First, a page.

Which ethics apply to Internet research? If the Internet is conceptualised as space, then social science research ethics apply. However, if it is conceptualised as text/art, then the ethics of the humanities are more relevant.
5. Ethical or non-ethical? Internet Research Ethics - Rebecca Ferguson ‘ It's amazing how appealing things like cleaning the kitchen, doing the laundry and checking email become when you're supposed to be studying.’ ‘ Back to my father, who I found in such pain that I could not bear the sight of it without weeping.’
Rebecca is a second-year postgraduate in IET. In October 2005, she began work on a PhD focusing on identity and learning in asynchronous online conferences. Her search for data and participants has involved a study of online research ethics.
Principles behind most ethical codes. Autonomy Those with diminished autonomy are entitled to special protection. Autonomy is reflected in the principle of informed consent and in the protection of privacy and confidentiality. Beneficence Maximise benefit for the subject. Minimise possible harm. All research should have some possibility of benefit. Justice Ensure that certain groups do not bear disproportionate risks while others reap the benefits.
Marty Rimm’s ‘Carnegie Mellon Study’ . Secretly captured records of computer users.
Elements appear in this order: Pepys’ text Student text Pepys’ picture Student picture Pepys’ diary: http://onlinebooks.library.upenn.edu/webbin/gutbook/lookup?num=4200 It’s considered ethically fine to quote this very personal section from Pepys’ diary, although it was written in code and manifestly not intended for publication. On the other hand, quoting from this student’s publicly available blog may involve ane Ethics Committee and informed consent.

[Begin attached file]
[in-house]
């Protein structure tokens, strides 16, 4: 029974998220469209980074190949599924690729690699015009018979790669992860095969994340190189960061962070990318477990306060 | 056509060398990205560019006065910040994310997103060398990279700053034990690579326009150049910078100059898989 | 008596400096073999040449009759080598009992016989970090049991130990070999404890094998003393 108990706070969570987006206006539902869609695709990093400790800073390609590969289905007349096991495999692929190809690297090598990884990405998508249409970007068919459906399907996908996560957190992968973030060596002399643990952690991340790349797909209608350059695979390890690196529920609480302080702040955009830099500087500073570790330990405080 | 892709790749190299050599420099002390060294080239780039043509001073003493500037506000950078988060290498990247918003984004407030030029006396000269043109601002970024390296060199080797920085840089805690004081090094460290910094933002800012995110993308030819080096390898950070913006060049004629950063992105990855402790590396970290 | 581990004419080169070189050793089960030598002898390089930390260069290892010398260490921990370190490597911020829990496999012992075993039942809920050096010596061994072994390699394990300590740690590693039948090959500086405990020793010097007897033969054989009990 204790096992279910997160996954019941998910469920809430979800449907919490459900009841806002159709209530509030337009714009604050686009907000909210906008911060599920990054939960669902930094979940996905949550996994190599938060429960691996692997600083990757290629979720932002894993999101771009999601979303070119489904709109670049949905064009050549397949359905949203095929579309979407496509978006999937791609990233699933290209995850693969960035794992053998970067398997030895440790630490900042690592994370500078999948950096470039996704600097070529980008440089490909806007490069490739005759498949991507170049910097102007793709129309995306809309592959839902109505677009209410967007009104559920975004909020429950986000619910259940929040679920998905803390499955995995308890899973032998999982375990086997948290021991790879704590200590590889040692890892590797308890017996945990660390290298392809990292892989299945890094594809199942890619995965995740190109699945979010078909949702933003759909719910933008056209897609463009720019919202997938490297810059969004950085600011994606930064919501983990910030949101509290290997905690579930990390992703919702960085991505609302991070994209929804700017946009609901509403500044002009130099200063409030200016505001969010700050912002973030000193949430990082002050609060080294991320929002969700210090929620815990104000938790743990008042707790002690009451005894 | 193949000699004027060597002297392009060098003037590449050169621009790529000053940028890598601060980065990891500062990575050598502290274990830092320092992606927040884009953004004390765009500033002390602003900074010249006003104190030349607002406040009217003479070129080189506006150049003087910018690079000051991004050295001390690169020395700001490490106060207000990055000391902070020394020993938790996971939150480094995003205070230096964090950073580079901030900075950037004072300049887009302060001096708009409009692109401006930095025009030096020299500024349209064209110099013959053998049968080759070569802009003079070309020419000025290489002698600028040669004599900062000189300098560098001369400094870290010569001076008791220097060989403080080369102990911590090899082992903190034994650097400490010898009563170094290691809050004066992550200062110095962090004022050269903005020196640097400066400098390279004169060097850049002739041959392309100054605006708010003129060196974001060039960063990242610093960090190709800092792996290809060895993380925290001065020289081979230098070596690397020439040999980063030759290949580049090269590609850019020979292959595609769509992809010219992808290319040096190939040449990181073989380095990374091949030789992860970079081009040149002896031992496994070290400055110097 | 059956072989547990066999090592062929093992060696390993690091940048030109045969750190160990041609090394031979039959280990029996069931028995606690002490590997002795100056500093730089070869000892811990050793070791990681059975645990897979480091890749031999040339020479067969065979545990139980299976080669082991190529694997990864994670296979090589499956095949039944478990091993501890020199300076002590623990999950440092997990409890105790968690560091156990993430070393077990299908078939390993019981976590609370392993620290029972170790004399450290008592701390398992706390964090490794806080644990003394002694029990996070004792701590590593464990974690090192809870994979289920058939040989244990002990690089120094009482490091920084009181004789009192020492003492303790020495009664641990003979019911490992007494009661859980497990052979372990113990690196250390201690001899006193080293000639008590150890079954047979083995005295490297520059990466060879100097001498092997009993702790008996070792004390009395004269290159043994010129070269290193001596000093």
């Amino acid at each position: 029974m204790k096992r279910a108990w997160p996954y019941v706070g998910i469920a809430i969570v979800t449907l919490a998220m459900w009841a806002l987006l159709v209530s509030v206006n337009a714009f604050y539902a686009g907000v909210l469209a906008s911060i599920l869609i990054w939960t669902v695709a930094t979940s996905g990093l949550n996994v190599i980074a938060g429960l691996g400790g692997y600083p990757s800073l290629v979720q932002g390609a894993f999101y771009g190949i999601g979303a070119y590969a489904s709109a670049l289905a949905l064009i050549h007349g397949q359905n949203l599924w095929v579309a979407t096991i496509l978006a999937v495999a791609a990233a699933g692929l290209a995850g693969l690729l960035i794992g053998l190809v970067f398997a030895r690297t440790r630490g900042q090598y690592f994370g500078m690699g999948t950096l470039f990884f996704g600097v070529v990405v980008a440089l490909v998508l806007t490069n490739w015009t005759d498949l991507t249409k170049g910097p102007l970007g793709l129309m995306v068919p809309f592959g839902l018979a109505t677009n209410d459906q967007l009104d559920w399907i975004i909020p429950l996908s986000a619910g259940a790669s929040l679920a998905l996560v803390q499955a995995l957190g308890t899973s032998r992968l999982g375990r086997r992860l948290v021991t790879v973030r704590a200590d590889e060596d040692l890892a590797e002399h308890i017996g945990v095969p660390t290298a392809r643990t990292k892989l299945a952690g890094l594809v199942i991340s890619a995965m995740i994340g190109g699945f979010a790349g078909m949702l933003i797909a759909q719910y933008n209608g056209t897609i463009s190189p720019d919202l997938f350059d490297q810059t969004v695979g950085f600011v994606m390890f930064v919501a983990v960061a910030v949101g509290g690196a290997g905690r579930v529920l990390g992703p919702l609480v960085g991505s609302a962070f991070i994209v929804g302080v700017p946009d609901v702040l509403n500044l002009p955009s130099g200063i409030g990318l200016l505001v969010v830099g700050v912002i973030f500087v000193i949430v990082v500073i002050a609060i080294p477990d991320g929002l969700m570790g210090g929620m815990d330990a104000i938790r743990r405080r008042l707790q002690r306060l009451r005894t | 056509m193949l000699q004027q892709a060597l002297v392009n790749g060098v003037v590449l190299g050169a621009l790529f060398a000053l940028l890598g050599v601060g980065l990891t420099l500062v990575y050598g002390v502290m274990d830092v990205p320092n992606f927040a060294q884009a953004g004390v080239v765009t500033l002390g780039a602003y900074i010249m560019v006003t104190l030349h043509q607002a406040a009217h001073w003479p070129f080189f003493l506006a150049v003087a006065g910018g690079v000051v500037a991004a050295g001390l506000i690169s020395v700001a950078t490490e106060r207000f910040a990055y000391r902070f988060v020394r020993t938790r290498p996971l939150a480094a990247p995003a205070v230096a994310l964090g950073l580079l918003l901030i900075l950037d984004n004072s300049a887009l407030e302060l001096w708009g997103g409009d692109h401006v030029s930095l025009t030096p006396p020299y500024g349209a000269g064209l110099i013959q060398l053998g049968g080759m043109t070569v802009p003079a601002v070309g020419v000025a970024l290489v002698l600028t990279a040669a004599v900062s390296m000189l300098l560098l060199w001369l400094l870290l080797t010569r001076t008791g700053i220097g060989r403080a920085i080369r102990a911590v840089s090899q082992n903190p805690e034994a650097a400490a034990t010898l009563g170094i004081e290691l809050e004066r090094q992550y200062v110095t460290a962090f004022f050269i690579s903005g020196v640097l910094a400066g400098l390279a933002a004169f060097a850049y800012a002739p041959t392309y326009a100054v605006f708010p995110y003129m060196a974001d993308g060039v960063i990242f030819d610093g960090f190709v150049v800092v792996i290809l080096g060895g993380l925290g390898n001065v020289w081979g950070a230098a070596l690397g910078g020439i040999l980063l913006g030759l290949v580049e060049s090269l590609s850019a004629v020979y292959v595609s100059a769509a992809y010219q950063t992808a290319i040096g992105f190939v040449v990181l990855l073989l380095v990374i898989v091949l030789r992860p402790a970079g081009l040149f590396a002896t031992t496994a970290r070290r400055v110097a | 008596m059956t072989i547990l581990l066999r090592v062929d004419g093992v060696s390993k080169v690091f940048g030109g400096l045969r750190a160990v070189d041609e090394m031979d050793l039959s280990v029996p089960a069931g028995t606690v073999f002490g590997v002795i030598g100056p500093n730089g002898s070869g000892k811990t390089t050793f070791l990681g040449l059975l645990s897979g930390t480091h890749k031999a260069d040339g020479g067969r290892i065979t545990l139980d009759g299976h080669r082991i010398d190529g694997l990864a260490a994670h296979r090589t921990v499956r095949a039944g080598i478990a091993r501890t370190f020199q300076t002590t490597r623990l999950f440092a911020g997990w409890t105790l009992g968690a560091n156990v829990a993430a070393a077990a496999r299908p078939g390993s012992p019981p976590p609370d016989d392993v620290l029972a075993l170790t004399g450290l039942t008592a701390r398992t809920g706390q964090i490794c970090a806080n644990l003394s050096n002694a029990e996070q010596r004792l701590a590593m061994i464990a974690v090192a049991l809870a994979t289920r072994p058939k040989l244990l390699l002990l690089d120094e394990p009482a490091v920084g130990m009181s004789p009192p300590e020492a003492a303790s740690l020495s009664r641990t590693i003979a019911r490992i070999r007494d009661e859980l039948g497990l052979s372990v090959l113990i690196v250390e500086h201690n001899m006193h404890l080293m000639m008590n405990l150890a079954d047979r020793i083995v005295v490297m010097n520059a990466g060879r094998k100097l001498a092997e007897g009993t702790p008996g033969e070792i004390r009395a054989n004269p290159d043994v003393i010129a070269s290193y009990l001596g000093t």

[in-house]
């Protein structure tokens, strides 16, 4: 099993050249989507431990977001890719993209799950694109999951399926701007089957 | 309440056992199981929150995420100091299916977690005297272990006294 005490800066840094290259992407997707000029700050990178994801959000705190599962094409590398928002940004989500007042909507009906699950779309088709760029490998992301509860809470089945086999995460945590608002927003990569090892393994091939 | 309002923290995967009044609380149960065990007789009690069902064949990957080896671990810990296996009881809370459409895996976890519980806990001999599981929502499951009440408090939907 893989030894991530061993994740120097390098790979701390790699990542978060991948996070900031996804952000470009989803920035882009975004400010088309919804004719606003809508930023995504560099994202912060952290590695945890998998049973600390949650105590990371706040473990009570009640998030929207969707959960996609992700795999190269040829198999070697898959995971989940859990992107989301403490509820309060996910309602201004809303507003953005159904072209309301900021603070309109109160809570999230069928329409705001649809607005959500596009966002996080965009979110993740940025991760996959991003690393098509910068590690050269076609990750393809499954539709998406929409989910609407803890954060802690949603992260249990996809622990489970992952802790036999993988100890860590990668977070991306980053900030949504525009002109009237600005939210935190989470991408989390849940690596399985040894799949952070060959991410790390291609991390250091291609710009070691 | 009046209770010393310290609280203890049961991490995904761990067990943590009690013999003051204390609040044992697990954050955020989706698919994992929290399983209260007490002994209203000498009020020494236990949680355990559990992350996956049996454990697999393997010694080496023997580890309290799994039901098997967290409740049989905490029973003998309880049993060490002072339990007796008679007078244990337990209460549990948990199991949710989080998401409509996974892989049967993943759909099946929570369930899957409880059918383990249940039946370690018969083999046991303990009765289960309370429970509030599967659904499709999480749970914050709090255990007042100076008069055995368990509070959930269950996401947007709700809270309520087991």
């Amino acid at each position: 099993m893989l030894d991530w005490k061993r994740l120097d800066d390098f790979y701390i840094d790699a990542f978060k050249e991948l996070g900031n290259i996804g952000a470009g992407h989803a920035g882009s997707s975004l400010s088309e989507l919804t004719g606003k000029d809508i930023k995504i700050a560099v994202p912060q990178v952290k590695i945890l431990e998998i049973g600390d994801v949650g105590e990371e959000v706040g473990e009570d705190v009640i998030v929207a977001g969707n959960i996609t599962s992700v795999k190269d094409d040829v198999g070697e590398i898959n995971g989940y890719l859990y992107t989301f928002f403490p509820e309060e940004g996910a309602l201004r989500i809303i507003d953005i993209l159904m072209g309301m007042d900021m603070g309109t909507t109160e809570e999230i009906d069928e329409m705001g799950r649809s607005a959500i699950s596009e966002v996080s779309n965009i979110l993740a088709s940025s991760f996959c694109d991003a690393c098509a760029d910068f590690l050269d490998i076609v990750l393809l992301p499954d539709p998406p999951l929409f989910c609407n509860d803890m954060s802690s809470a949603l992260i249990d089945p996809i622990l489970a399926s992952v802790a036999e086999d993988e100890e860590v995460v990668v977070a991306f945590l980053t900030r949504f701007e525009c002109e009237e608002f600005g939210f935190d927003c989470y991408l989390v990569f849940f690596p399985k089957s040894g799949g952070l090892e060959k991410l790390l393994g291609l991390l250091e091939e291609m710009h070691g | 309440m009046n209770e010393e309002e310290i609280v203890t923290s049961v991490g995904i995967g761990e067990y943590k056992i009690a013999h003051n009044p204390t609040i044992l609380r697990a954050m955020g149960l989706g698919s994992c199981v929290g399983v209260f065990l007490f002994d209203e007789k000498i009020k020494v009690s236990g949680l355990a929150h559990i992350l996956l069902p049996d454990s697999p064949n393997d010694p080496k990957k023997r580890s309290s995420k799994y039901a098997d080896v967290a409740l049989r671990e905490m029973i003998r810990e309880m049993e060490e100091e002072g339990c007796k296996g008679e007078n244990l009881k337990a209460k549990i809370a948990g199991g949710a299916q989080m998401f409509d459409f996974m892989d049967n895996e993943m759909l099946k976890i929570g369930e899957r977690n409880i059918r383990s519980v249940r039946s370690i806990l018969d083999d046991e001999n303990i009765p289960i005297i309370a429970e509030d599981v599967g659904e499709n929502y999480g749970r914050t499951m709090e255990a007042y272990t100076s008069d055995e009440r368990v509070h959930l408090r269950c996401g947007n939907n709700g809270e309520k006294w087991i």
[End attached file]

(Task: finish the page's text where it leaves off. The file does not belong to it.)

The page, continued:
Human subject research: Guardian blog: building a community of Guardian readers Podcasts: individuals regularly putting point to the world Jacob: Creating a sense of himself as an Internet user Slashdot: Building relationships through responses Nintendogs: Investing time and energy in online creation Avatars and pseudonyms: Need to protect both real identities and pseudonyms. People invest in pseudonyms If we conceptualise the Internet as space, then the conventions of human subject research apply and there is a perceived need to protect identities and obtain informed consent
Textual research: Guardian blog: online extension of printed material Podcasts: copyright issues. Creative input. Jacob: Children’s writing. New way of studying this. Slashdot: Reference article Nintendogs: Gaming software, legitimate subject for study Avatars: Artwork. Collaborative work, each user treating avatar as their own. If we consider the Internet to be text or art, then the ethical conventions of the humanities come into play and it is considered correct to identify all authors
Rights of the human subject primary, those of the researcher as secondary.